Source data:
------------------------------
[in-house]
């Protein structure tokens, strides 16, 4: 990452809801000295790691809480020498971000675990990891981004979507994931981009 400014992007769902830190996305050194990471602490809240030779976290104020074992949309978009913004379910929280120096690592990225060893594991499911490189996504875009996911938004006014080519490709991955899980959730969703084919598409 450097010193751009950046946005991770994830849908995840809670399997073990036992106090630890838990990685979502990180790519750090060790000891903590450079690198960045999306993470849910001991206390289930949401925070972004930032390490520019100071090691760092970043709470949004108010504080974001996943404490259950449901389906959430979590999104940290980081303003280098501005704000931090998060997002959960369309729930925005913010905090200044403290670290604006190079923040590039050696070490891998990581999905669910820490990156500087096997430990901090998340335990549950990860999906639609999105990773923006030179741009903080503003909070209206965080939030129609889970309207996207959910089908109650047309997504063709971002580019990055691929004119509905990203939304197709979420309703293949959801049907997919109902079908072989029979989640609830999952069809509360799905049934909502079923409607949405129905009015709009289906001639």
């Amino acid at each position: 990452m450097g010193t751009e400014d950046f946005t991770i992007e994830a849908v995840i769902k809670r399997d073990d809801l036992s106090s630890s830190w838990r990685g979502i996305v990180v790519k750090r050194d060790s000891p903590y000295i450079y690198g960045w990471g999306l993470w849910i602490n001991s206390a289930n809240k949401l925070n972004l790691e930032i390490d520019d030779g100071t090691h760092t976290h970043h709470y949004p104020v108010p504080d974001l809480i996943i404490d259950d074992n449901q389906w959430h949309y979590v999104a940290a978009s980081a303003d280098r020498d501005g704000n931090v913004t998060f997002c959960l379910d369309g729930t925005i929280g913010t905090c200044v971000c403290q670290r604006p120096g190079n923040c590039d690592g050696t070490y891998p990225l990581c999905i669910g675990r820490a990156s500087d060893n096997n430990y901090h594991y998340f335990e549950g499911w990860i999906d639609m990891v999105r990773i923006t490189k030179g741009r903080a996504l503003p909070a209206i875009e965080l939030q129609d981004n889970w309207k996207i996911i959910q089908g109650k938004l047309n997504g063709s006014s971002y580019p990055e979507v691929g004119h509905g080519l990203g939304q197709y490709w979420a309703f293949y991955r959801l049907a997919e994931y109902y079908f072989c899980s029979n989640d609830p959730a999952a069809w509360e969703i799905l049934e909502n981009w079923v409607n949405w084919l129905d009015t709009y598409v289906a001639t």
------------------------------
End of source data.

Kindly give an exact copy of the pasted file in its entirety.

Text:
[in-house]
């Protein structure tokens, strides 16, 4: 990452809801000295790691809480020498971000675990990891981004979507994931981009 400014992007769902830190996305050194990471602490809240030779976290104020074992949309978009913004379910929280120096690592990225060893594991499911490189996504875009996911938004006014080519490709991955899980959730969703084919598409 450097010193751009950046946005991770994830849908995840809670399997073990036992106090630890838990990685979502990180790519750090060790000891903590450079690198960045999306993470849910001991206390289930949401925070972004930032390490520019100071090691760092970043709470949004108010504080974001996943404490259950449901389906959430979590999104940290980081303003280098501005704000931090998060997002959960369309729930925005913010905090200044403290670290604006190079923040590039050696070490891998990581999905669910820490990156500087096997430990901090998340335990549950990860999906639609999105990773923006030179741009903080503003909070209206965080939030129609889970309207996207959910089908109650047309997504063709971002580019990055691929004119509905990203939304197709979420309703293949959801049907997919109902079908072989029979989640609830999952069809509360799905049934909502079923409607949405129905009015709009289906001639």
């Amino acid at each position: 990452m450097g010193t751009e400014d950046f946005t991770i992007e994830a849908v995840i769902k809670r399997d073990d809801l036992s106090s630890s830190w838990r990685g979502i996305v990180v790519k750090r050194d060790s000891p903590y000295i450079y690198g960045w990471g999306l993470w849910i602490n001991s206390a289930n809240k949401l925070n972004l790691e930032i390490d520019d030779g100071t090691h760092t976290h970043h709470y949004p104020v108010p504080d974001l809480i996943i404490d259950d074992n449901q389906w959430h949309y979590v999104a940290a978009s980081a303003d280098r020498d501005g704000n931090v913004t998060f997002c959960l379910d369309g729930t925005i929280g913010t905090c200044v971000c403290q670290r604006p120096g190079n923040c590039d690592g050696t070490y891998p990225l990581c999905i669910g675990r820490a990156s500087d060893n096997n430990y901090h594991y998340f335990e549950g499911w990860i999906d639609m990891v999105r990773i923006t490189k030179g741009r903080a996504l503003p909070a209206i875009e965080l939030q129609d981004n889970w309207k996207i996911i959910q089908g109650k938004l047309n997504g063709s006014s971002y580019p990055e979507v691929g004119h509905g080519l990203g939304q197709y490709w979420a309703f293949y991955r959801l049907a997919e994931y109902y079908f072989c899980s029979n989640d609830p959730a999952a069809w509360e969703i799905l049934e909502n981009w079923v409607n949405w084919l129905d009015t709009y598409v289906a001639t």